“Ever since the arrival of photography, artists have had to fight the urge to see it as the master of what is real. There’s no doubt that photography, used carefully, is a valuable tool. What limits its usefulness is the belief that it can’t tell a lie. That can prejudice your thoughts more than you realize. Try to imagine what artists thought the world looked like two hundred years ago. It’s difficult to do when you’ve never known a time without the printed picture as a part of your consciousness.

“When you take photos back to the studio to use as reference, be sure to ask yourself: What is it that the camera won’t capture? That’s what you want to infuse into the painting.”

Invocation Of Trust

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Invocation Of Trust, oil on panel, 4.5 x 8 inches, 2013

Here’s a recent piece I completed for submission to an upcoming charity art exhibit at The Egan Gallery in Fullerton, California, curated by friend and fellow artist Cody Raiza who is a passionate animal welfare activist.

 

Rescue me flier frontandback - web

This tiny painting was inspired by events this summer at my house in Austin Texas involving the rescue of 2 baby raccoons from a rain catchment bin in my backyard by my partner and I. These two little fuzzballs, normally capable of being quite ferocious, were reduced to  feeble, trembling snugglebugs by their traumatic night spent flailing and trying not to drown. They instantly grasped and climbed my extended arms seeking warmth and comfort, and stole our animal-loving hearts in the short time before we entrusted them to the care of an area wildlife rehabilitation center.

Of course, never one to miss any artistic photo-op, I snapped away with my iPhone camera and ended up with some gorgeous, heartwarming shots, which after the usual in-phone editing, made their way first to Instagram*, and then to the easel when I realized they were perfectly suited to the theme of this upcoming art show.

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Edited reference photo from my Instagram account.

 

Here’s the evolution of this image, which just as the title declares, was intended as an invocation of trust in my life, to overcome barriers of fear and isolation, and to elicit sacred tender moments of unity between humans, other beings, all life.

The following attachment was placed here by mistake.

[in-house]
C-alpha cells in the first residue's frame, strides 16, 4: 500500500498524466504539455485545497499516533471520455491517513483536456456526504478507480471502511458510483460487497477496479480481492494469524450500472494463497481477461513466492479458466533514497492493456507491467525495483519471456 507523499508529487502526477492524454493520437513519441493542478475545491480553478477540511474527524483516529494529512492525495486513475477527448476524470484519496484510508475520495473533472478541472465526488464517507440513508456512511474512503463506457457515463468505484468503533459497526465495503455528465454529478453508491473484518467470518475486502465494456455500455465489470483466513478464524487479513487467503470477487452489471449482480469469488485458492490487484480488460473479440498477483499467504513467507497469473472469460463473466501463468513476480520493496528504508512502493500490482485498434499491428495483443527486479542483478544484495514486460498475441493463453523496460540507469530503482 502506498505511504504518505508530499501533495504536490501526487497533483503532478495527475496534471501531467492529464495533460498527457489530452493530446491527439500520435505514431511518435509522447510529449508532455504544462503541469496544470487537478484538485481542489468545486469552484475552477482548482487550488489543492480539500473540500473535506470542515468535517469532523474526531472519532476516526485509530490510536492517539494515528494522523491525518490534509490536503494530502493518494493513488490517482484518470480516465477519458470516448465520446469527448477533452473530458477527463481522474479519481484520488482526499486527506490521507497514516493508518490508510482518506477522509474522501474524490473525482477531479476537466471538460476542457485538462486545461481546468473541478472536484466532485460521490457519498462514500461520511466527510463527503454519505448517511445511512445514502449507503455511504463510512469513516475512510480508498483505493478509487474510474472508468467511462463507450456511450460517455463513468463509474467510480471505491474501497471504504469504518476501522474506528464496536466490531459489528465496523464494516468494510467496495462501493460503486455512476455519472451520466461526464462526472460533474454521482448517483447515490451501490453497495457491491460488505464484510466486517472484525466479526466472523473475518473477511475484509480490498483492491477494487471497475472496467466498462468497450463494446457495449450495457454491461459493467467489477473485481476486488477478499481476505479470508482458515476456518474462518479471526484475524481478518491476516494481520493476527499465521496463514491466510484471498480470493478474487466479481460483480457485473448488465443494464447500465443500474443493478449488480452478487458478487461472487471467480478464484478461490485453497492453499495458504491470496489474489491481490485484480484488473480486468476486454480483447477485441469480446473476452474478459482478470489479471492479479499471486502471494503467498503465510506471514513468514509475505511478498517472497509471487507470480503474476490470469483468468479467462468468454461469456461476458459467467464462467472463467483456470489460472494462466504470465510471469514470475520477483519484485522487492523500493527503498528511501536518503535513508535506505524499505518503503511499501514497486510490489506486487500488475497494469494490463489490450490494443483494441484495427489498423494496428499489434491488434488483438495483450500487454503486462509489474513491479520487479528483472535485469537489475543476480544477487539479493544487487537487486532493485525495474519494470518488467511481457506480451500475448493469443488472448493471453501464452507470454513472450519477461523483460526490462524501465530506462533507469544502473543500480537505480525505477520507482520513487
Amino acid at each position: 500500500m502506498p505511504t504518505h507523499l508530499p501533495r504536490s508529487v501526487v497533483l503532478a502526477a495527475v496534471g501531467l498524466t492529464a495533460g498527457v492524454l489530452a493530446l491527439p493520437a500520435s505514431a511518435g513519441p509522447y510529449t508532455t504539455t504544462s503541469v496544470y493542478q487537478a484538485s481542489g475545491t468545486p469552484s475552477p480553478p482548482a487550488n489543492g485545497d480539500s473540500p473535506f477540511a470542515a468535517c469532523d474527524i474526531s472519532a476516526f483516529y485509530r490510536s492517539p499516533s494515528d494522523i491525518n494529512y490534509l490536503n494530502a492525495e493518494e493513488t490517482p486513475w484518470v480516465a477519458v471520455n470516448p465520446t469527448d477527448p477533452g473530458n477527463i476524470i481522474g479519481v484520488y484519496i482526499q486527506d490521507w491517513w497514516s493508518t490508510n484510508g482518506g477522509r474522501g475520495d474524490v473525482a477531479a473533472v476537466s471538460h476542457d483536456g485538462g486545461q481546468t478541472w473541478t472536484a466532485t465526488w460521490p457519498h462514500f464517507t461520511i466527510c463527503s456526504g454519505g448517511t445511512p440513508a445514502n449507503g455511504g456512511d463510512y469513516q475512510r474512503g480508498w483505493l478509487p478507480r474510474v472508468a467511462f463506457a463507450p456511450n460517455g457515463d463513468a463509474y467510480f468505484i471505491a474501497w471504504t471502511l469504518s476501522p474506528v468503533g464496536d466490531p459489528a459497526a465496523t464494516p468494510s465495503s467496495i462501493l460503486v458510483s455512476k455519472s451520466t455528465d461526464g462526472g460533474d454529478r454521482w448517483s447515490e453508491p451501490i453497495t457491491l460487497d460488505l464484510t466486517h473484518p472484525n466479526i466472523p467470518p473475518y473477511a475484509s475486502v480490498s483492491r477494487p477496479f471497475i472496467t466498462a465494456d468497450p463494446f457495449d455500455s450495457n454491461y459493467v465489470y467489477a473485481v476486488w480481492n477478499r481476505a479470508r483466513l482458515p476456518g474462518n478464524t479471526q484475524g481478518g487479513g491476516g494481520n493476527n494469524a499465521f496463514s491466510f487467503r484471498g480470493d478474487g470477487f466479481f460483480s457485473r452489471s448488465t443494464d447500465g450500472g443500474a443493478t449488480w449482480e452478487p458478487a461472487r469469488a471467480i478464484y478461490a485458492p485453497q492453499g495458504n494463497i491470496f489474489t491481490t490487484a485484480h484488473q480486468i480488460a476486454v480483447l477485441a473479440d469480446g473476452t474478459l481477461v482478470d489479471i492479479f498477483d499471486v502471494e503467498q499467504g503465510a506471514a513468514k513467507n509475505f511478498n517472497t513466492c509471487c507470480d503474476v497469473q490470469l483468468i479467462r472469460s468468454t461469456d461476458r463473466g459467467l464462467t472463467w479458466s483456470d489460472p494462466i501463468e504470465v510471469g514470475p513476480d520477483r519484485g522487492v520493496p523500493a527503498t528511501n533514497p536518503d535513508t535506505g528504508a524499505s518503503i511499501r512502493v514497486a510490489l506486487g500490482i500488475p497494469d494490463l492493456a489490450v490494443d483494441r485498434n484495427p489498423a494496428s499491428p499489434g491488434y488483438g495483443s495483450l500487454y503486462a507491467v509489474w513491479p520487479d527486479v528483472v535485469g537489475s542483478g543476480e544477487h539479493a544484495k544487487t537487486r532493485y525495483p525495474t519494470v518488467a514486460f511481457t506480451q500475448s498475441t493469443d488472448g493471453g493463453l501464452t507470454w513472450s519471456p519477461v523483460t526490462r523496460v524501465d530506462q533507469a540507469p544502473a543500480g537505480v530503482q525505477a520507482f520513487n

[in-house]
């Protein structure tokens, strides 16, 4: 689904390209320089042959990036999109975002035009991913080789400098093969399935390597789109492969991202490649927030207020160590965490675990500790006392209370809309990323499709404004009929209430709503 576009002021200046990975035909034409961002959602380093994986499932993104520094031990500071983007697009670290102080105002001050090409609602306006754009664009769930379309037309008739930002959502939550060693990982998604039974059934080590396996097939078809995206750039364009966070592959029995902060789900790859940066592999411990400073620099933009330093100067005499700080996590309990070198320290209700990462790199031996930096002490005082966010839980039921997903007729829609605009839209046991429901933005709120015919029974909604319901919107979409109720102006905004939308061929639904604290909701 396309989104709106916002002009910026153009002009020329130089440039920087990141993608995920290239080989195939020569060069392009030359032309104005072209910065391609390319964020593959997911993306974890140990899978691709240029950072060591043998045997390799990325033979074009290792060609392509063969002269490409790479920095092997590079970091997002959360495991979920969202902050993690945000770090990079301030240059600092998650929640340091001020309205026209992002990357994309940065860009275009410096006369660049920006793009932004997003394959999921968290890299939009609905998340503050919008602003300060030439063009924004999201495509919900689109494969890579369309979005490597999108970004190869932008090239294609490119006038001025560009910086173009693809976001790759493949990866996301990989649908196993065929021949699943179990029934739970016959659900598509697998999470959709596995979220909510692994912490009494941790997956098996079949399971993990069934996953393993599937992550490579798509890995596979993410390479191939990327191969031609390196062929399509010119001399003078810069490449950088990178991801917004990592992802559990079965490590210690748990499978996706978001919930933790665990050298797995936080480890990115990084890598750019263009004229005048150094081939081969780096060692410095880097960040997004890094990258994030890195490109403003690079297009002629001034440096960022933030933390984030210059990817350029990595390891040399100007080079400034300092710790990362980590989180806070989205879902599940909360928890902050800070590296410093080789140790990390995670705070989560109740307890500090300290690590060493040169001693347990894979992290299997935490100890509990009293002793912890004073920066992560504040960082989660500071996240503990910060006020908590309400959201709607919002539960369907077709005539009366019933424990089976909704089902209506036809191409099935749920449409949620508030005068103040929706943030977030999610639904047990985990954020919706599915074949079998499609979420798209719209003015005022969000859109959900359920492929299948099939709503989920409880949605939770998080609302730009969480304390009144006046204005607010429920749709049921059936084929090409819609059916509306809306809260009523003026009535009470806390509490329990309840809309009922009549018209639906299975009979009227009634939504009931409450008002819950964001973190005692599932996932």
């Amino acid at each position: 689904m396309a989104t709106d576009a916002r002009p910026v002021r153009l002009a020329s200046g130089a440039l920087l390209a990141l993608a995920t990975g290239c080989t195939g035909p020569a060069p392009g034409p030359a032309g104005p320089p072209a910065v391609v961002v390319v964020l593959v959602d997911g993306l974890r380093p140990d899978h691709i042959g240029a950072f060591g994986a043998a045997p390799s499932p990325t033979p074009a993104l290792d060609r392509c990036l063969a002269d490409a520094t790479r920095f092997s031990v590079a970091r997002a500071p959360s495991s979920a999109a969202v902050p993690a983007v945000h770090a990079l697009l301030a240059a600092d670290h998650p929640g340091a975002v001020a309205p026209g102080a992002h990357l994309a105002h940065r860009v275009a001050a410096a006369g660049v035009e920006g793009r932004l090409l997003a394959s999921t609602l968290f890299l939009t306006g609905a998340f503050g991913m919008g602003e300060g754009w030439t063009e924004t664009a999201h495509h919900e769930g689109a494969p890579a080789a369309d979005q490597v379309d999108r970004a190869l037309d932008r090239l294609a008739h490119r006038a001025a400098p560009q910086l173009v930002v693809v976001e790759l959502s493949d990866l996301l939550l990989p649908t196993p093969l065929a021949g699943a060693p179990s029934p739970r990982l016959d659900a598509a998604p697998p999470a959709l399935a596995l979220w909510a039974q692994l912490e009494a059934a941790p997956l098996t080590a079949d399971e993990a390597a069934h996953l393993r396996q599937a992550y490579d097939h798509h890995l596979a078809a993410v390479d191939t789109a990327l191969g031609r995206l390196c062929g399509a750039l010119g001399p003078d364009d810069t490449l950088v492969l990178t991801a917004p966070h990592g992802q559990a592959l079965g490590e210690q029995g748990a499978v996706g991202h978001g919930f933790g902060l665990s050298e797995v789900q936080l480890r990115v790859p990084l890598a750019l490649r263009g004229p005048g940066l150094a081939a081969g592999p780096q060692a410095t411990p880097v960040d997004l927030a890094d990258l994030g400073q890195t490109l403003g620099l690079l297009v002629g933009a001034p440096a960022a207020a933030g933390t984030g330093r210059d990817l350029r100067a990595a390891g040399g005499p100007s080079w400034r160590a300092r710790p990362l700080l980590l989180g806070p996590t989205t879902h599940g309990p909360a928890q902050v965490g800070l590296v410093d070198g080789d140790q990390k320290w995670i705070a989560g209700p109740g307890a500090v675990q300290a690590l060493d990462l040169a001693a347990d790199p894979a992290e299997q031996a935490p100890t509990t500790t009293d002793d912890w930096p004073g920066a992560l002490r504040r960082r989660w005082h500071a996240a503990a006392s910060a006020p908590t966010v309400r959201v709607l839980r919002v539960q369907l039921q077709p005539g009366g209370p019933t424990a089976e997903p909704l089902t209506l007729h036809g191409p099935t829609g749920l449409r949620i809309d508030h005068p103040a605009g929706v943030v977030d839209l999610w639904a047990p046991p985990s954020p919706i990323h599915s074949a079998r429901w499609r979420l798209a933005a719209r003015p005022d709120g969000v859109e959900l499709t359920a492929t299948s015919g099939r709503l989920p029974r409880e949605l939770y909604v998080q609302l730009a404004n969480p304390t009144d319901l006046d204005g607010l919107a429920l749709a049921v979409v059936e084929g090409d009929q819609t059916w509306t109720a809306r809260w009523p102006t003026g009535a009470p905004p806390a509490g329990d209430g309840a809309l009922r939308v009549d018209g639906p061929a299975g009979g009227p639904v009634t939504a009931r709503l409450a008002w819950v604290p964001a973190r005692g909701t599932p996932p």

invocation_of_trust-process-lowres

Pencil transfer drawing and Grisaille, followed by color block-in and 2-3 layers of color adjustment and glazing.

 

(*This is the first time I’ve painted an image originally intended solely for my Instagram gallery…not sure how I feel about that. I routinely attempt to post content there which is reminiscent of my paintings, and certainly aligned closely with my overall artistic aesthetic, often self-critiquing them afterwards as if they were paintings…but I really despise the over-saturation and cultural-race-to-the-bottom of social media, despite my own degree of participation in it. I’m curious to see how the Ig creative outlet will affect my art in general. To be continued…)

Transfiguration

Here’s my newest painting in The Apostasy series, in progress since early March and finally completed this week:

 

transfiguration

Transfiguration, oil on panel, 48 x 24 in, 2013

 

The Transhumanist agenda: Raze the wilderness, extract and exploit, leave nature gutted, concentrate populations in urban cages, destroy their mind and body sovereignty, keep them atomized, drugged, distracted and entertained, parade the false hope of technological salvation, take absolutely everything, repeat, repeat, repeat…

 

Here are some detail shots:

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Stay tuned for another post soon with process photos spanning start to finish.

Shenpa (Towards Healing)

My newest completed painting originated out of the photo shoots I conducted for my 2010 series Rebuilding.  The image of extracted hook with bloody gauze rag was leftover reference from that time, a powerful symbol I had always wanted to paint but ran out of time before the exhibition was to occur at Last Rites Gallery in February of 2010.